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Center of mass & linear momentum help please

  1. Apr 15, 2005 #1
    I have been missing for class 3days and i was get lost because my daughter gets sick in the past weeks :cry: :( until todate. The problems i need everyone helps below are just a sample exam. I have contact my professor about my family problems and he was nice, gave me the sample exam which it's similar to the exam this Monday. This chapter is the hardest chapter I ever seen :( Please walk me through this

    1) A dump truck is being filled with sand. The sand falls straight downward from rest from a height of 2.00 m above the truck bed, and the mass of sand that hits the truck per second is 55 kg/s. The truck is parked on the platform of a weight scale. By how much does the scale reading exceed the weight of the truck and sand?

    2) When jumping straight down, you can be seriously injured if you land stiff-legged. One way to avoid injury is to bed your knees upon landing to reduce the fore of the impact. A 75 kg man just before contact with the ground has a speed of 6.4m/s
    a. In a stiff-legged landing he comes to a halt in 2 ms. Find the average net force that acts on him during this time.
    b. When he bends his knees, he comes to a halt in 0.1 s. Find the average net force.
    c. During the landing, the froce of the ground on the man points upward, while the force due to gravity points downward. The average net froce acting on the man included both of these roces. Taking into account the directions of teh frocesw, find the force of teh ground on the man in parts a & b

    3) A golf ball strikes a hard, smooth floor at an angle of 30 degree and as the drawing shows, rebounds at the same angle. The mass of the ball is 0.047kg, and its speed is 45m/s just beforece and after stirking the floor. What's the magnitude of the impulse applied to the golf ball by the floor?

    All helps are appreciated.
     
  2. jcsd
  3. Apr 15, 2005 #2

    arildno

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    Let's take 3) first:
    How is impulse related to change in momentum?
     
  4. Apr 15, 2005 #3
    Here is how I've done to #3

    J = 2(0.047kg)(45m/s)cos30 = 3.66m/s
     
  5. Apr 15, 2005 #4
    Want me to do all of this for you, and email it to you? When do you need it by?
     
  6. Apr 15, 2005 #5

    arildno

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    It looks like you've got the basic idea right, however:
    1) Your unit for impulse should be kg*m/s (you've written m/s in the last expression)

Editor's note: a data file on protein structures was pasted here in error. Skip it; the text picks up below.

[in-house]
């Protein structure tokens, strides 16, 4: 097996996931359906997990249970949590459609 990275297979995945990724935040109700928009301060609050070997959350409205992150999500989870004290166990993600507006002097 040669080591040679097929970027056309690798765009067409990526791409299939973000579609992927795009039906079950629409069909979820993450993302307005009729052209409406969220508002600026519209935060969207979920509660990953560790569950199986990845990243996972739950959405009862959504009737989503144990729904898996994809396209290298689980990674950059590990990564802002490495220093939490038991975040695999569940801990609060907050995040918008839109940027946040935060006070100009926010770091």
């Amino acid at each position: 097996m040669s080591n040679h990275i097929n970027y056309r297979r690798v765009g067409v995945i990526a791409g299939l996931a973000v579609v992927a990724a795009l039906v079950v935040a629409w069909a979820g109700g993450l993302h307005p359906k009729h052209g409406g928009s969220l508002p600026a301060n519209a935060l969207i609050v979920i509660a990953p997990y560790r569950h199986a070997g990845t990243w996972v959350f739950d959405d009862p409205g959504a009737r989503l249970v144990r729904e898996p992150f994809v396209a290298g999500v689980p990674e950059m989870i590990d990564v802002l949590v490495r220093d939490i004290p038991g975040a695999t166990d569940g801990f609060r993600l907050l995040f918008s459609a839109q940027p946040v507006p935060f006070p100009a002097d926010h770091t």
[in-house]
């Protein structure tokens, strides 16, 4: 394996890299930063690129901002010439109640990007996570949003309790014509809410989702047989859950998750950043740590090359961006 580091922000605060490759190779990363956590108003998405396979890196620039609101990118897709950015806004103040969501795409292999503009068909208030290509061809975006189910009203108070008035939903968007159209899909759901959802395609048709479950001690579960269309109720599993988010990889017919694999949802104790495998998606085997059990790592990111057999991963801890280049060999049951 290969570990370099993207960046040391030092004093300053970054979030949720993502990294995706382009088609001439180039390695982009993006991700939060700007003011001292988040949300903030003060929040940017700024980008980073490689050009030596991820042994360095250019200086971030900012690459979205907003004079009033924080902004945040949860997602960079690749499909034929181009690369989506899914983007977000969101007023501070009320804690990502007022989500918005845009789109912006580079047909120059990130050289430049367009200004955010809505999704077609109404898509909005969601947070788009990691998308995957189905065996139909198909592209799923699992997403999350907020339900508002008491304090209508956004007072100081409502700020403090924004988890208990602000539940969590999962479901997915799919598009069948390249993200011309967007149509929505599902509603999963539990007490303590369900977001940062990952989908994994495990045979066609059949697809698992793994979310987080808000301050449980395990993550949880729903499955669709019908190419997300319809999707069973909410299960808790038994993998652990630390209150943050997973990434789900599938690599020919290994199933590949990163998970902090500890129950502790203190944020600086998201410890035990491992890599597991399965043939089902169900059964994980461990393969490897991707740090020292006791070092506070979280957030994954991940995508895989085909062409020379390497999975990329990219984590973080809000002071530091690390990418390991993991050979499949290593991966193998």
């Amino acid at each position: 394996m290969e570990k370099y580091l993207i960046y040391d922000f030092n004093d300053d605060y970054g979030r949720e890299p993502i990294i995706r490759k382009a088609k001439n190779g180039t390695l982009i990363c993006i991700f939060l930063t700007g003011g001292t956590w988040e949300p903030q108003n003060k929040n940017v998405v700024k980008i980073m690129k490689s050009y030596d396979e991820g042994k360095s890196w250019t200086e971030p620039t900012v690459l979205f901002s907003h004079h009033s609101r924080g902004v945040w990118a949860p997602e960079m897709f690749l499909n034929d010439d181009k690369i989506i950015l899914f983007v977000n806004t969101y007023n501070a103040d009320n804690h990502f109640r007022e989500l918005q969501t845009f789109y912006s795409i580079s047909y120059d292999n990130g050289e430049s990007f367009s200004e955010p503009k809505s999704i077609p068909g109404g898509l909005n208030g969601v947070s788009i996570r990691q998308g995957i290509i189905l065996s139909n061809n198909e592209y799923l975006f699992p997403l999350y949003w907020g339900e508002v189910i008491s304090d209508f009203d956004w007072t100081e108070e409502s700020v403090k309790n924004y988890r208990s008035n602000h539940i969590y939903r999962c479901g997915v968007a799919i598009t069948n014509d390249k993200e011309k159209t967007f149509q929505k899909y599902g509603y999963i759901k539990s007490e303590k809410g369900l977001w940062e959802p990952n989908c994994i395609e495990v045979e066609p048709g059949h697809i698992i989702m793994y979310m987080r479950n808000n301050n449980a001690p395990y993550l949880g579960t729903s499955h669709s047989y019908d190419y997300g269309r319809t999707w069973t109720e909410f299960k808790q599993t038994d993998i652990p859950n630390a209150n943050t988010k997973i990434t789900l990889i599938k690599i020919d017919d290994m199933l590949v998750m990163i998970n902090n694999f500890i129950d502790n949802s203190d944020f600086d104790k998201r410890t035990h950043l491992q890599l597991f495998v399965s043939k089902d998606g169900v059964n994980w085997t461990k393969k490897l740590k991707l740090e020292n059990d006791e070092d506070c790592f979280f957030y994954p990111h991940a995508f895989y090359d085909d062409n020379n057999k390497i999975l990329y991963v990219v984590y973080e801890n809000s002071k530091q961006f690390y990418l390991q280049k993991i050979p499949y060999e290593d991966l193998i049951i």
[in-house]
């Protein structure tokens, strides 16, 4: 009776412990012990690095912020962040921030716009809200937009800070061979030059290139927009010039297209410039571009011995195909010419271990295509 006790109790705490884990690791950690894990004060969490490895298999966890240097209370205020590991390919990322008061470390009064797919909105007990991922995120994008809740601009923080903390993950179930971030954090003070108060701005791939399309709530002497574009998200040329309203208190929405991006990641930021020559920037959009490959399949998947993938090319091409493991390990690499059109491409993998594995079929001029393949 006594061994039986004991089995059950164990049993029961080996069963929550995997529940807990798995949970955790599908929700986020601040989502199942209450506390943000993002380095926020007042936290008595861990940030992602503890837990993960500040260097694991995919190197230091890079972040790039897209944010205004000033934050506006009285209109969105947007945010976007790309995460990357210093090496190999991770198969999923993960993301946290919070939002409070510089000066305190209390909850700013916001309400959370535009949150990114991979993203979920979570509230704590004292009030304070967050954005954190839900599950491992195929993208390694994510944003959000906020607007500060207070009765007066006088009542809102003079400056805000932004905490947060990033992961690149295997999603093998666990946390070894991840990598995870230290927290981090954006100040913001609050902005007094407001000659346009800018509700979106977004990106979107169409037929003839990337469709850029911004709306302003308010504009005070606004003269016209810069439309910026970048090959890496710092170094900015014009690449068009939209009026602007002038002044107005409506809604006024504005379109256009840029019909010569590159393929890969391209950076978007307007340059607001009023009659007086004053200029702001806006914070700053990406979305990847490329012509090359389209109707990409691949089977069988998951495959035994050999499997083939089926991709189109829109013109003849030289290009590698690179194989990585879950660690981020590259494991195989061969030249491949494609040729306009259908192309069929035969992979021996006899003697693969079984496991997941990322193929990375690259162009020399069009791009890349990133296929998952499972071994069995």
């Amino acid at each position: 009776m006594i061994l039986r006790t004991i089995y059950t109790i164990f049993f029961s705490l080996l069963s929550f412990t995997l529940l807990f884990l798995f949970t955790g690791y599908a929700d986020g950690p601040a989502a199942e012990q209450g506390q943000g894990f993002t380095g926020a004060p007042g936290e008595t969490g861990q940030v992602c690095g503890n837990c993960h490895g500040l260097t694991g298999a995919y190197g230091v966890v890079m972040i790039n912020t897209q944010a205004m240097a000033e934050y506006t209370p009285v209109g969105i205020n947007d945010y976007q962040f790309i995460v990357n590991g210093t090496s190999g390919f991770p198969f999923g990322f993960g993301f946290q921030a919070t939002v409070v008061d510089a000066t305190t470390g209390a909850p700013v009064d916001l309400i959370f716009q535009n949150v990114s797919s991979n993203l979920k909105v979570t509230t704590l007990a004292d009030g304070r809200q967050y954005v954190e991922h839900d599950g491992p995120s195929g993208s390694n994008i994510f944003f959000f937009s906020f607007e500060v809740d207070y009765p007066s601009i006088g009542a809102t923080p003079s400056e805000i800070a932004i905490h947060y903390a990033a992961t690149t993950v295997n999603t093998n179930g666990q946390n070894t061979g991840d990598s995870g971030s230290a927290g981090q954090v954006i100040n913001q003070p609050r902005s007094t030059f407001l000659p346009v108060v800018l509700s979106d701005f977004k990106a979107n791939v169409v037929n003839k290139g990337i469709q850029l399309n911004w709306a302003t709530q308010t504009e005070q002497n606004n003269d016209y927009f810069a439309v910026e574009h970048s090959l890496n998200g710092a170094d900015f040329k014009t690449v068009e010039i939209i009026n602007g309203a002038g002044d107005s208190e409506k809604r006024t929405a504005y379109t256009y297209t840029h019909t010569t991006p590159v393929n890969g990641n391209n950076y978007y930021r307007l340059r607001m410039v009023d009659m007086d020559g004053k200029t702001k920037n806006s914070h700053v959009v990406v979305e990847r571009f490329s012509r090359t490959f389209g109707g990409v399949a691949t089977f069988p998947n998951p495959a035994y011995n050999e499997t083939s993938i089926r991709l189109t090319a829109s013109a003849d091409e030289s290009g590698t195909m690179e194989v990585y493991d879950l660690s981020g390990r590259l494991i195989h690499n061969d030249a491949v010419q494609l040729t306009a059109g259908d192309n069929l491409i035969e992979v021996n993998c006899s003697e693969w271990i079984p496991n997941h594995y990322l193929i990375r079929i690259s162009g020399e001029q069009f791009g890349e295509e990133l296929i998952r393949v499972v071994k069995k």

2) The ball struck at 30 degrees angle TO THE FLOOR.
    Therefore, you must use sin(30)=1/2, rather than cos(30) (do you see why?).
     
  7. Apr 15, 2005 #6

    HallsofIvy

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    No, she doesn't want you to do it all for her! She wants you and us to give her some hints and help so she can learn to do it herself.
     
  8. Apr 15, 2005 #7
    Awwwwww my daughter got fever again :( I'm going to die, i don't know if i can make it on Monday

    I'm so frustrating now

    If i still can't figure it out by tonight I'll just ask for the answer then because i don't have time on the weekend :(

    Here's my email: lonelygal_2@yahoo.com

    Thank you guys
     
  9. Apr 15, 2005 #8
    I was only trying to be helpful. Forget it. :bugeye:
     
  10. Apr 18, 2005 #9
    :cry: help me out please..............
     
  11. Apr 18, 2005 #10

    OlderDan

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    1) You cannot know what the force looks like for each grain of sand that hits the truck. Fortunately, you don't have to know. You just need to find the averge force over a period of time while the sand is falling. For some amount of mass of sand [tex] \Delta M [/tex]. you can find the velocity with which it hits the truck, and hence its momentum. All that momentum gets lost in the collision. The change in momentum is equal to the implulse, which is the average force applied times the duration of that force, [tex] \Delta t [/tex]. The ratio [tex]\frac{ \Delta M}{ \Delta t} [/tex] is a given of the problem.

    That should give you a good start.
     
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